There is a little bit of irony when we say “spring” calving is around the corner. However, regardless of when calves will hit the ground, you want to make sure you and your cows are prepared. Calf prices are certainly not what they were last year, but at this point, every live calf means dollars to your bottom line.
Now is the time to provide quality nutrition to bred heifers and cows. Producers should be focused on ensuring their body condition can support a healthy pregnancy both in young females and mature cows. In the last trimester the fetus grows rapidly, causing additional nutrient requirements for the cow. Add in cold weather, and you are stacking up the reasons why your nutrition program needs to be up to par.
Research shows that body condition scores (BCS) should be at 5 or higher at calving time for optimal reproductive performance. For cows that are calving in January or February and young cows (two- and three-year olds) a BCS of 5.5 is recommended. BCS is much easier to increase in the fall and prior to calving. Increasing BCS post-calving is challenging and expensive due to the nutrient demands of lactation.
To ensure you understand the quality and value of your current feed sources, we always recommend testing your forages. No matter how many years of experience you have under your belt, it is very difficult to predict the feed value of hay, silage or other feedstuffs without testing. After results are collected, working with a nutritionist to ensure energy, protein and nutrients are at satisfactory levels will ensure that your cow herd is effectively prepared for calving, lactation and quick breed back.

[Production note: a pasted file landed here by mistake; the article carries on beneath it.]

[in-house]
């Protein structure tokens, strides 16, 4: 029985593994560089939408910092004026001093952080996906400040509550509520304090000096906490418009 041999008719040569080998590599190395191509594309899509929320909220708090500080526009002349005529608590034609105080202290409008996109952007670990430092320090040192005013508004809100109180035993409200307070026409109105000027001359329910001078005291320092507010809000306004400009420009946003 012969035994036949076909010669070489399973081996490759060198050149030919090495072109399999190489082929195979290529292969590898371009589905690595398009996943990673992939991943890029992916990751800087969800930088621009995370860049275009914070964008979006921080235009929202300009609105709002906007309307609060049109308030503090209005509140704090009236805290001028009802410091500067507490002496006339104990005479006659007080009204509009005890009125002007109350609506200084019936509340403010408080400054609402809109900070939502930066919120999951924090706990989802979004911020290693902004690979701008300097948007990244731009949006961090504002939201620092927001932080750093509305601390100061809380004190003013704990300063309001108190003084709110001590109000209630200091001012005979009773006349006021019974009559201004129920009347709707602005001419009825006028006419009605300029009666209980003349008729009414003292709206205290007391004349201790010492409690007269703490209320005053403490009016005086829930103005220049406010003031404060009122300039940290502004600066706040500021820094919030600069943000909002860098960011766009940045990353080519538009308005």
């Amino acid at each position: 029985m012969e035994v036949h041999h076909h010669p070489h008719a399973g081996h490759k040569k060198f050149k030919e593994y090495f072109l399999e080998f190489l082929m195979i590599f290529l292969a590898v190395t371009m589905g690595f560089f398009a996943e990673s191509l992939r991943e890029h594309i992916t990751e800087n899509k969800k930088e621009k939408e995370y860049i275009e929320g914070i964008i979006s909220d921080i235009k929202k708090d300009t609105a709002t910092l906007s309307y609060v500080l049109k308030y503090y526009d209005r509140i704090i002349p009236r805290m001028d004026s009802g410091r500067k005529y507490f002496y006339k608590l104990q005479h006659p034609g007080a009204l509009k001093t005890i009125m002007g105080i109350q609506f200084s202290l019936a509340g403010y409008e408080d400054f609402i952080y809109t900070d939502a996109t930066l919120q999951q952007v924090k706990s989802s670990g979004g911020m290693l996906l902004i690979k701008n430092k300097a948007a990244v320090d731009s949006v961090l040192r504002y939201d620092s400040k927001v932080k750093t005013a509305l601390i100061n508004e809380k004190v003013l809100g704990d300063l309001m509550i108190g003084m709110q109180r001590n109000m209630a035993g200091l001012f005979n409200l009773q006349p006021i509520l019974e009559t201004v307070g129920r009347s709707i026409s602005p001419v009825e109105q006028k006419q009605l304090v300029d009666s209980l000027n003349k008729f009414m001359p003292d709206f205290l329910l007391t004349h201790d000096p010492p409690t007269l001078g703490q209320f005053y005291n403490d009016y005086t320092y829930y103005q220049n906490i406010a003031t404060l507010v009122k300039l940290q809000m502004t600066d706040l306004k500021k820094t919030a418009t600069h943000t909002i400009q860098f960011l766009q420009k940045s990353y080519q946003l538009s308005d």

Whether you are in an area that was blessed with an abundance of feed or you are faced with drought and lack of feed resources, maximizing feedstuffs to keep dollars in your pocket is important. Amaferm®, a natural feed additive included in all VitaFerm® products, acts as a prebiotic increasing forage digestibility maximizing the energy and protein in all classes of forages. Amaferm is research-proven to provide a 17% increase in forage utilization. This means you put less in front of your cows while still maintaining an ideal BCS. Complementing this with the right minerals, trace minerals and vitamin package will set your cow herd up for increased production and faster breed back.
Table 1 shows the BCS of cows and the percentages in heat at 60 and 90 days. It is clear that cows with a BCS of five or higher at calving will show a faster return to estrus at the beginning of breeding season.
Additional research by Kunkle and coworkers (1994) concluded that BCS also impacted calving intervals of beef cows. They indicated that as cows moved from thin to moderate in condition score, pregnancy rates increased and the calving interval was shortened. Tighter calving intervals have shown to provide several economic benefits due to a more uniform calf crop and better use of labor.
Table 2. Relationship of body condition score to beef cow performance.
Planning is key to your herd’s BCS. By evaluating females now and working with a nutritionist, you can develop a plan that will generate performance that pays.